On December 10th, the Congressional Budget Office released a one-page table which shows the estimated cost for the so-called "tax deal". More specifically, it shows the estimated change in revenues and direct spending for S.A. 4753, an amendment to H.R. 4853, the Tax Relief, Unemployment Insurance Reauthorization, and Job Creation Act of 2010. The following graph shows the resulting revenues, outlays, and deficits when this change is added to the current baseline:
The graph also shows the revenues, outlays, and deficits for the baseline and the alternative under which EGTRRA and JGTRRA (the 2001 and 2003 Bush tax cuts) are permanently extended and AMT (Alternative Minimum Tax) is indexed for inflation. The actual numbers and sources for this and the following graph can be found at this link.
As can be seen, none of the alternatives have much effect on outlays. Regarding revenues, the tax deal causes a two-year slowdown in their projected recovery and the permanent extension and AMT fix causes a continuing slowdown with revenues remaining between 17 and 18 percent of GDP through 2020. As a result, a reverse relationship occurs with the deficit. The tax deal causes a two-year slowdown in the improvement of the deficit and the permanent extension and AMT fix causes a continuing slowdown with the deficit actually rising from 4.7% of GDP in 2014 to 6.2% of GDP in 2020.
The following graph shows the resulting gross federal debt and debt held by the public for the baseline, tax deal, and permanent extension and AMT fix:
The gross federal debt equals the debt held by the public plus the monies owed to the trust funds, chiefly Social Security. As can be seen, the tax deal causes an increase in both debts but one that does not grow over time. In fact the increase appears to lessen slightly, reaching 3.7% of GDP for both debts in 2020. On the contrary, the permanent extension and AMT fix causes both debts to continue a steady growth through 2020. The debt held by the public and the gross federal debt would be projected to climb to 90.3% and 120.8 percent of GDP by 2020, respectively. The 120.8% of GDP figure would be just short of the 121.7% of GDP peak that it reached at the end of World War II.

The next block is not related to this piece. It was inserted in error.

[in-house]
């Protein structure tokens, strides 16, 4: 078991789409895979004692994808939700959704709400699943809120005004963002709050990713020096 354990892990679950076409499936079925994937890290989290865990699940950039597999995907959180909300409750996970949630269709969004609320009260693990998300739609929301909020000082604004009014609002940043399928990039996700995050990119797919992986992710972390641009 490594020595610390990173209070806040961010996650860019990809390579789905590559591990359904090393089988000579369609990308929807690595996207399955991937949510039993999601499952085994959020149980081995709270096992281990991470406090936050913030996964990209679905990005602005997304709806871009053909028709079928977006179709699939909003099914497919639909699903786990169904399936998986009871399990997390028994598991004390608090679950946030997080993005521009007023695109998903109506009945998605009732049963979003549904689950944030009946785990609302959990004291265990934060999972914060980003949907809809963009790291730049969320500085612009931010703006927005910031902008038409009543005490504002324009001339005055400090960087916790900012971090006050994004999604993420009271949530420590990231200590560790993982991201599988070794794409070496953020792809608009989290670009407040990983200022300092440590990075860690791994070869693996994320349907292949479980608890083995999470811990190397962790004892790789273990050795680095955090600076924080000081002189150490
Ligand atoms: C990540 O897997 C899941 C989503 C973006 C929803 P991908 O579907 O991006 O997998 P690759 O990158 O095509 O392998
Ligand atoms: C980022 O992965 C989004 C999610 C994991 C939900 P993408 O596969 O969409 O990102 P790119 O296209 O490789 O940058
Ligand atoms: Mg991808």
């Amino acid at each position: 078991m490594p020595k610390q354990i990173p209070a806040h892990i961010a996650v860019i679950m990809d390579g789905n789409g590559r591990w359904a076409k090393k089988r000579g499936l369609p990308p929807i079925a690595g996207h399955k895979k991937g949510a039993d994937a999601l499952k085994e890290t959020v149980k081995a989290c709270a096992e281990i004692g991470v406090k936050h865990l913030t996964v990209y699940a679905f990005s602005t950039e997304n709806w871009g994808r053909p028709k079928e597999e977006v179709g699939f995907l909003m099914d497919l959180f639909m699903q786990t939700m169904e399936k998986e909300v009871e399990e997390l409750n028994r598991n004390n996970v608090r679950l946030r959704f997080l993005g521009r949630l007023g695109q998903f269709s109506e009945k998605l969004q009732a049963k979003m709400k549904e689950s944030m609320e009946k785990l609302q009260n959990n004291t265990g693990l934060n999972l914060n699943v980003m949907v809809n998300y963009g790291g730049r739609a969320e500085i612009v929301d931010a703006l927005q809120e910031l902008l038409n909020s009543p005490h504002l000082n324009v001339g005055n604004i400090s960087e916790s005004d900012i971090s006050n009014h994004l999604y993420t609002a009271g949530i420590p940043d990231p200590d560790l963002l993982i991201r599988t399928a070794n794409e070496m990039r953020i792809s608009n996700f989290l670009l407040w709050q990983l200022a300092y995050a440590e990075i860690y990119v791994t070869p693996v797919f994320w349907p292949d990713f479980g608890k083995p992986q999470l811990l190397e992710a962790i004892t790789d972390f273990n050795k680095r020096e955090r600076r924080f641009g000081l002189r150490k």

The above graphs suggest that a key concern is that the current tax deal not become a permanent extension. Unfortunately, the current situation shows how difficult it is to allow a long-term tax cut to expire, especially in a difficult economic environment. This would suggest that temporary long-term tax cuts are a very bad policy. If projections suggest that a long-term tax cut is not sustainable, the tax cut should be scaled back to a level where it is sustainable and to where no built-in expiration is required.
- R Davis
- I became interested in U.S. budget and economic matters back in 1992, the first time that I remember the debt becoming a major issue in a presidential election. Along with this blog, I have a website on the subject at http://www.econdataus.com/budget.html. I have blogged further about my motivations for creating this blog and website at this link. Recently, I've been working on replicating studies such as the analysis at this link.
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